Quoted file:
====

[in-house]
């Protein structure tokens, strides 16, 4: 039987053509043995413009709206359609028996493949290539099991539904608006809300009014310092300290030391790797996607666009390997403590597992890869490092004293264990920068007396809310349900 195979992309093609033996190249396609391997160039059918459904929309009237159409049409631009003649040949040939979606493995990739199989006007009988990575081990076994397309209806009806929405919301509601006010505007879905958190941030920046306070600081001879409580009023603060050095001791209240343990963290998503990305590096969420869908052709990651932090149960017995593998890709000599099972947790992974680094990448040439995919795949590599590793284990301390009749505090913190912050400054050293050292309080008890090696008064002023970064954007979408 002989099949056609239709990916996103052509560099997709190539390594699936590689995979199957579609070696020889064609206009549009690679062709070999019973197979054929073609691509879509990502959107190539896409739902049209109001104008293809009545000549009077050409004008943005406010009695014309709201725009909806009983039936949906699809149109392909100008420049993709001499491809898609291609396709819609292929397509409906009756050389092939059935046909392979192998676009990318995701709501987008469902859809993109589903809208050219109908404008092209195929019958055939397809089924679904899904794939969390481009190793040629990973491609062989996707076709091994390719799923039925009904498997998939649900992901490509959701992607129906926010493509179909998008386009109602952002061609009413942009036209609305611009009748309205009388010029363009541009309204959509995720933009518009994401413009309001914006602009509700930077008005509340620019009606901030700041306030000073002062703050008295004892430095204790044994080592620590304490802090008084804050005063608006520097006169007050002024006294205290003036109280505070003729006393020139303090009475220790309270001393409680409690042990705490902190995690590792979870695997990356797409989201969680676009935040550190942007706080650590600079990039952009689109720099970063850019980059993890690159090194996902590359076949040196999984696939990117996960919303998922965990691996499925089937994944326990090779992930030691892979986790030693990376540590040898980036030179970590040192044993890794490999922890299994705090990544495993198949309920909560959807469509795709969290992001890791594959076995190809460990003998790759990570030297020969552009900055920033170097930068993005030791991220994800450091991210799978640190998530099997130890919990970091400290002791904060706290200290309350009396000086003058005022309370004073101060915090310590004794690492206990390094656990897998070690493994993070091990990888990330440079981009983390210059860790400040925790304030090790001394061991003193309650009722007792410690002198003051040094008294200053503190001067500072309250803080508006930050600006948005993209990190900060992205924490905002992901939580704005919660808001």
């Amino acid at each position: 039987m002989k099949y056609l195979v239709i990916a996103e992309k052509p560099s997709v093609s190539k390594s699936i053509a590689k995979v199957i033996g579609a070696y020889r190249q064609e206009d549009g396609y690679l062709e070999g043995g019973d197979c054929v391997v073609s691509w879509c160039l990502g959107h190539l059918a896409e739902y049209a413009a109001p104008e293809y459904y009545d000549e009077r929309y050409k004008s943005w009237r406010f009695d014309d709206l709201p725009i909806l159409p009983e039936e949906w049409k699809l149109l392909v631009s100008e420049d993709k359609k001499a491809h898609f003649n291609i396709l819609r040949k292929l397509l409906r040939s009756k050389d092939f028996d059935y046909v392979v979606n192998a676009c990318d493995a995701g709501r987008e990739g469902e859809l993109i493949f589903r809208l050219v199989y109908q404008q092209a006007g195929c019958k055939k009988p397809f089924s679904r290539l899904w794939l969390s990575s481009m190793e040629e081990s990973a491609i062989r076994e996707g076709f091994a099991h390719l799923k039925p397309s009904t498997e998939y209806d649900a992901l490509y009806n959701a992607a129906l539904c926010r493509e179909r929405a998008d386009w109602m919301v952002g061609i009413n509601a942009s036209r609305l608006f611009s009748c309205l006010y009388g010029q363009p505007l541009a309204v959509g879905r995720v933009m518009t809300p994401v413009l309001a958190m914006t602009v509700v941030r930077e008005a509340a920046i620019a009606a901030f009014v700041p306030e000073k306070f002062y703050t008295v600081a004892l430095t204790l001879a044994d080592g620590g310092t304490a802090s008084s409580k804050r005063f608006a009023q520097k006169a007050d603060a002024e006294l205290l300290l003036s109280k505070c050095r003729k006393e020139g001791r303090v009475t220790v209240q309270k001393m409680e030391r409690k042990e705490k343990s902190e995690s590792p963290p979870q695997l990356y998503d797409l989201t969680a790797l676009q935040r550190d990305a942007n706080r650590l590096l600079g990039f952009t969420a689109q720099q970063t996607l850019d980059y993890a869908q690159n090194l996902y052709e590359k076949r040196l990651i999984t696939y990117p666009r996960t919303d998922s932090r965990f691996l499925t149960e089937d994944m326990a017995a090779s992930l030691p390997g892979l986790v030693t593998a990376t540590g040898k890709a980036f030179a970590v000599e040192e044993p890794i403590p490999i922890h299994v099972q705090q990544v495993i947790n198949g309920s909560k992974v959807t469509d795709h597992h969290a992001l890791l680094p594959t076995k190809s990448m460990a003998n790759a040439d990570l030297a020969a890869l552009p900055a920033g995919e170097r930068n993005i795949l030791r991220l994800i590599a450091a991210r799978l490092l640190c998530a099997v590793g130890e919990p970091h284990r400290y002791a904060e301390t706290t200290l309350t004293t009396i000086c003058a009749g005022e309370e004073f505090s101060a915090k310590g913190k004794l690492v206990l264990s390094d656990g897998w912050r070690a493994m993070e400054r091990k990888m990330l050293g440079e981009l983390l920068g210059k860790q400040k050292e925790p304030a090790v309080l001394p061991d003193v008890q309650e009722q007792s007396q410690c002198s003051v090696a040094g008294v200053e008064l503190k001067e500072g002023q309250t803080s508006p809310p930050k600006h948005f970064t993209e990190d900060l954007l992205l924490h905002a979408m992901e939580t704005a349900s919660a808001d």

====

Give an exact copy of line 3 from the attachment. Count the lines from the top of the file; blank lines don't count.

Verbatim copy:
């Amino acid at each position: 039987m002989k099949y056609l195979v239709i990916a996103e992309k052509p560099s997709v093609s190539k390594s699936i053509a590689k995979v199957i033996g579609a070696y020889r190249q064609e206009d549009g396609y690679l062709e070999g043995g019973d197979c054929v391997v073609s691509w879509c160039l990502g959107h190539l059918a896409e739902y049209a413009a109001p104008e293809y459904y009545d000549e009077r929309y050409k004008s943005w009237r406010f009695d014309d709206l709201p725009i909806l159409p009983e039936e949906w049409k699809l149109l392909v631009s100008e420049d993709k359609k001499a491809h898609f003649n291609i396709l819609r040949k292929l397509l409906r040939s009756k050389d092939f028996d059935y046909v392979v979606n192998a676009c990318d493995a995701g709501r987008e990739g469902e859809l993109i493949f589903r809208l050219v199989y109908q404008q092209a006007g195929c019958k055939k009988p397809f089924s679904r290539l899904w794939l969390s990575s481009m190793e040629e081990s990973a491609i062989r076994e996707g076709f091994a099991h390719l799923k039925p397309s009904t498997e998939y209806d649900a992901l490509y009806n959701a992607a129906l539904c926010r493509e179909r929405a998008d386009w109602m919301v952002g061609i009413n509601a942009s036209r609305l608006f611009s009748c309205l006010y009388g010029q363009p505007l541009a309204v959509g879905r995720v933009m518009t809300p994401v413009l309001a958190m914006t602009v509700v941030r930077e008005a509340a920046i620019a009606a901030f009014v700041p306030e000073k306070f002062y703050t008295v600081a004892l430095t204790l001879a044994d080592g620590g310092t304490a802090s008084s409580k804050r005063f608006a009023q520097k006169a007050d603060a002024e006294l205290l300290l003036s109280k505070c050095r003729k006393e020139g001791r303090v009475t220790v209240q309270k001393m409680e030391r409690k042990e705490k343990s902190e995690s590792p963290p979870q695997l990356y998503d797409l989201t969680a790797l676009q935040r550190d990305a942007n706080r650590l590096l600079g990039f952009t969420a689109q720099q970063t996607l850019d980059y993890a869908q690159n090194l996902y052709e590359k076949r040196l990651i999984t696939y990117p666009r996960t919303d998922s932090r965990f691996l499925t149960e089937d994944m326990a017995a090779s992930l030691p390997g892979l986790v030693t593998a990376t540590g040898k890709a980036f030179a970590v000599e040192e044993p890794i403590p490999i922890h299994v099972q705090q990544v495993i947790n198949g309920s909560k992974v959807t469509d795709h597992h969290a992001l890791l680094p594959t076995k190809s990448m460990a003998n790759a040439d990570l030297a020969a890869l552009p900055a920033g995919e170097r930068n993005i795949l030791r991220l994800i590599a450091a991210r799978l490092l640190c998530a099997v590793g130890e919990p970091h284990r400290y002791a904060e301390t706290t200290l309350t004293t009396i000086c003058a009749g005022e309370e004073f505090s101060a915090k310590g913190k004794l690492v206990l264990s390094d656990g897998w912050r070690a493994m993070e400054r091990k990888m990330l050293g440079e981009l983390l920068g210059k860790q400040k050292e925790p304030a090790v309080l001394p061991d003193v008890q309650e009722q007792s007396q410690c002198s003051v090696a040094g008294v200053e008064l503190k001067e500072g002023q309250t803080s508006p809310p930050k600006h948005f970064t993209e990190d900060l954007l992205l924490h905002a979408m992901e939580t704005a349900s919660a808001d």